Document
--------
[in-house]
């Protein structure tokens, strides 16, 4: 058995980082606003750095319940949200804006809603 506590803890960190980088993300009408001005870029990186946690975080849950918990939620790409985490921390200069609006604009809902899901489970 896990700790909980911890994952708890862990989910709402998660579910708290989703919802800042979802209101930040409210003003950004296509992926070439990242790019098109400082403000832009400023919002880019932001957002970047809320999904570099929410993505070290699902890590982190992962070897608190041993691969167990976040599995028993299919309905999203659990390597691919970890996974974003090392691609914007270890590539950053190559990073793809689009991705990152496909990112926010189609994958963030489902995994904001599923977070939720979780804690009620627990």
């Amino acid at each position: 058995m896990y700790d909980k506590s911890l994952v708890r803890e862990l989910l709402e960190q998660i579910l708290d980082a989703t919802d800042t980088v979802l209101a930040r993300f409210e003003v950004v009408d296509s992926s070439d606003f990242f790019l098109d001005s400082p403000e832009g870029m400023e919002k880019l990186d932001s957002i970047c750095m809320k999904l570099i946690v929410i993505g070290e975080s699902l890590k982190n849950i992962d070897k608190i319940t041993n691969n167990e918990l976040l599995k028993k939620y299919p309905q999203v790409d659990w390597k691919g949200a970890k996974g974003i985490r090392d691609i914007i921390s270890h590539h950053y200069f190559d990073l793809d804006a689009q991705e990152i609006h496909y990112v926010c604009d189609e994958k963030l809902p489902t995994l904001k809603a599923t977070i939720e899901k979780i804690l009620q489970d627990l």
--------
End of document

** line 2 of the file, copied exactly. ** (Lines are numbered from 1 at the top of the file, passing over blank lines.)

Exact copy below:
């Protein structure tokens, strides 16, 4: 058995980082606003750095319940949200804006809603 506590803890960190980088993300009408001005870029990186946690975080849950918990939620790409985490921390200069609006604009809902899901489970 896990700790909980911890994952708890862990989910709402998660579910708290989703919802800042979802209101930040409210003003950004296509992926070439990242790019098109400082403000832009400023919002880019932001957002970047809320999904570099929410993505070290699902890590982190992962070897608190041993691969167990976040599995028993299919309905999203659990390597691919970890996974974003090392691609914007270890590539950053190559990073793809689009991705990152496909990112926010189609994958963030489902995994904001599923977070939720979780804690009620627990």